King and Arians also rejected the projection by some fans and pundits that the move was due to tension with Brady. As King put it: “It was rumored that Brady had problems with Arians and the supposed lax nature of how the team was handled at times in his first two years with the team, and that factored into Brady’s 40-day retirement at the end of the 2021 season. Brady announced his return to the Bucs on March 13.” But Arians rejected the suggestion that his stepping down had to do with Brady returning.

“No,” Arians said. “No. Tom was very in favor of what I’m doing. I mean, I had conflicts with every player I coached because I cussed them all out, including him. Great relationship off the field.” The two worked well on the field, too — in his two season with Arians, Brady threw 83 touchdowns and threw for 9,949 passing yards, his highest numbers ever in a two-year span.

Though Arians’ decision came out of the blue for many observers, Tom Brady apparently knew about it for weeks. According to Tampa Bay Times reporter Rick Stroud, “Brady was informed Bruce Arians planned to step down and Todd Bowles would succeed him as head coach either the same day or a day after the QB announced he was ending his retirement, the [Times] has learned. Team insists it was not related to Brady’s decision.”

Brady, for his part, reacted to the news by showering Arians with praise: “Thank you, BA,” he wrote. “You are a incredible man and coach, and it was privilege to play for you. You are a true legend and pioneer for all the work yo have done to make the league more diverse and inclusive.

Smart, tough, and loyal are a few of the words to describe your style. I will always remember the conversations we had when you recruited me two years ago and all of the things we discussed came true,” he went on. “We all benefited from your leadership and guidance and I’m so proud of everything we accomplished. You were a huge part of the decision to join the Bucs and I’m forever grateful.”

Via Instagram.

UPDATE (MARCH 31, 2022): In a press conference today, Arians elaborated on his decision: “It’s been a great three years. When you know it’s time, it’s time. And now better time than right now,” he said. “Three years ago sitting at this podium, we talked about creating a culture, a winning atmosphere, that we’re going to do it our way. We’re going to be fast, we’re going to by physical, we’re going to be smart. And it’s paid off.”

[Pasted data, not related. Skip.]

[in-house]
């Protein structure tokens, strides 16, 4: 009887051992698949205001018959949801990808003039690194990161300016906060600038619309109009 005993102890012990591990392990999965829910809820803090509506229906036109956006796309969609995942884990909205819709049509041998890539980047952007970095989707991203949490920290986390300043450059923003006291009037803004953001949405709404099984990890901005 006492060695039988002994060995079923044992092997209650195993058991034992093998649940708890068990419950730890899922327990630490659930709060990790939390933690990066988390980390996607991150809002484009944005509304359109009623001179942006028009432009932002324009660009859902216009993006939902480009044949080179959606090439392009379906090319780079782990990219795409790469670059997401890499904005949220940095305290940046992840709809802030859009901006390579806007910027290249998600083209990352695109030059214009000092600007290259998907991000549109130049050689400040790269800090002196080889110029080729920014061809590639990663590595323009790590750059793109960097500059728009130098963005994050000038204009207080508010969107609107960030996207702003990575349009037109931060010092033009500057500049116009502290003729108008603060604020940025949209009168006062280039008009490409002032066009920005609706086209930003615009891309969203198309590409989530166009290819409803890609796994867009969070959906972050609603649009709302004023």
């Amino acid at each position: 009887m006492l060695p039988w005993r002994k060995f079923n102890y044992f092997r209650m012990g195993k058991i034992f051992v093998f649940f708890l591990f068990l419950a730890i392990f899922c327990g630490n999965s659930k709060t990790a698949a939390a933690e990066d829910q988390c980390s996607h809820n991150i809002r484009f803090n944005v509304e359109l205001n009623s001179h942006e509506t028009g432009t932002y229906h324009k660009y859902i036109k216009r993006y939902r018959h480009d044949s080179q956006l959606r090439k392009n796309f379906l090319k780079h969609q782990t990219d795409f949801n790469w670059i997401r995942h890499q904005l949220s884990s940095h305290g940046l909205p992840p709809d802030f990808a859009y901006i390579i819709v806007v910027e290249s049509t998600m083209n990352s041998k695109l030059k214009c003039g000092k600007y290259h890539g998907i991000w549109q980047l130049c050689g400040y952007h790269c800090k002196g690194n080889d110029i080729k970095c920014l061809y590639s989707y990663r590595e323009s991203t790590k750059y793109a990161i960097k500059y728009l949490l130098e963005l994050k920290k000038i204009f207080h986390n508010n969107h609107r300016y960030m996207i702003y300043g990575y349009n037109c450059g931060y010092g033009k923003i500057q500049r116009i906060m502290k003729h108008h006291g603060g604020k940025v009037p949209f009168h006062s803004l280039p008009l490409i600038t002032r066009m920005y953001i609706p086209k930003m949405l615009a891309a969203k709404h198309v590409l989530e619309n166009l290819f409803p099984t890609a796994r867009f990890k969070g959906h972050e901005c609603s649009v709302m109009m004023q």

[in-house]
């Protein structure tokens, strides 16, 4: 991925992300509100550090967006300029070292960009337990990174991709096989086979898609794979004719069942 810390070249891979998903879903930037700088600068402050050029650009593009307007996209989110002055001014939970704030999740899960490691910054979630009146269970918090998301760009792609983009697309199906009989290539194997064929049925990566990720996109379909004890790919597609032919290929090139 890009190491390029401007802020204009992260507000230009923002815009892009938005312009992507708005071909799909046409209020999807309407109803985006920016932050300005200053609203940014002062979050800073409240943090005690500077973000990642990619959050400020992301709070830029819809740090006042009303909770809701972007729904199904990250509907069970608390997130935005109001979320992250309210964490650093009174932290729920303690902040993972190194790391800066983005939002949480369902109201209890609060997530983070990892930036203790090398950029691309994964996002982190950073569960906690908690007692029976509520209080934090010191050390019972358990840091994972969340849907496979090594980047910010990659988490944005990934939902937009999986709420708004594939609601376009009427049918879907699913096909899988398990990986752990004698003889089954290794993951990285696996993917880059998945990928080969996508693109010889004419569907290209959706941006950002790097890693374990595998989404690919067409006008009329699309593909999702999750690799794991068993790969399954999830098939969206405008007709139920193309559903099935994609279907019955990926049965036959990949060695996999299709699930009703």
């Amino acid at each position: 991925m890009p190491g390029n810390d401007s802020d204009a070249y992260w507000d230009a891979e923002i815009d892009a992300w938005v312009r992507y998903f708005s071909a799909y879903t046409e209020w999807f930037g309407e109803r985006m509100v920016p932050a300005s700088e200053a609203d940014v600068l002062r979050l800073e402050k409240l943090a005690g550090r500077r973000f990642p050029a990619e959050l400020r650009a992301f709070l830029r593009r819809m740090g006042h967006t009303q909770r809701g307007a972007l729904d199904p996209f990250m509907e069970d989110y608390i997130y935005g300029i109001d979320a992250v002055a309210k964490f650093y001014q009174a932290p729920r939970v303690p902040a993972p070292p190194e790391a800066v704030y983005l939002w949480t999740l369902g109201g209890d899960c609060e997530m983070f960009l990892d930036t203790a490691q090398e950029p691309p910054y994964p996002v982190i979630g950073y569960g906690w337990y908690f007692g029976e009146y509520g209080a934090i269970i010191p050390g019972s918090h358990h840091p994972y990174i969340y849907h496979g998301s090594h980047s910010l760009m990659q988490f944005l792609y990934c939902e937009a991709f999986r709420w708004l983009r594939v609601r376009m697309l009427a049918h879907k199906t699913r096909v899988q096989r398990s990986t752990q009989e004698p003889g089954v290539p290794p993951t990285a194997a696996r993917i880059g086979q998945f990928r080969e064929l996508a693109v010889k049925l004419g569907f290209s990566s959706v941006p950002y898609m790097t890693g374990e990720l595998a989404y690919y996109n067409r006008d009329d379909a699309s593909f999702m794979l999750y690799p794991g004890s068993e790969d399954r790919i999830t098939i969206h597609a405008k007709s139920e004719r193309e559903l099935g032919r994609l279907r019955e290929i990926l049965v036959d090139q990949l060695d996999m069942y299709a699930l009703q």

Brady was in attendance for the conference. we have a great relationship. All the players that are in here — there are a few in here — every one of them’s gotten cussed out. Alright? Including him. That’s just part of me,” Arians said, to laughs. “But we have a great relationship.”

People gotta write,” he said. “And it couldn’t be further from the truth.”

Arians reiterated his sentiment that the team is in a better place than it was three years ago, when he joined. Arians arrived in Tampa Bay after a storied, unconventional career. According to King, Arians has a 47-year coaching history, dating back to his graduate assistant days in 1975 at Virginia Tech. (Arians played college football at Virginia Tech, as what ESPN called “a wishbone quarterback”. He was Alabama’s running backs coach on Bear Bryant staff in his last two seasons (1981-’82) as a coach, and he speaks reverentially of his days as a kid working for Bryant.

“I always remembered Coach Bryant’s best advice: Coach ’em hard, hug ’em later,’ Arians said.

He was Peyton Manning’s first quarterback coach in 1998 in Indianapolis, Ben Roethlisberger’s mentor in Pittsburgh till 2011, and was hired to be Andrew Luck’s first pro offensive coordinator in 2012 in Indianapolis. That’s where Arians got his first chance as a head coach at age 60. Early in the 2012 season, Colts coach Chuck Pagano had to take a leave for leukemia treatment. That’s when the Arians star began to shine. He won coach of the year twice—going 9-3 in 2012 in that interim role with the Colts, and then in 2014 with the ascending Cardinals.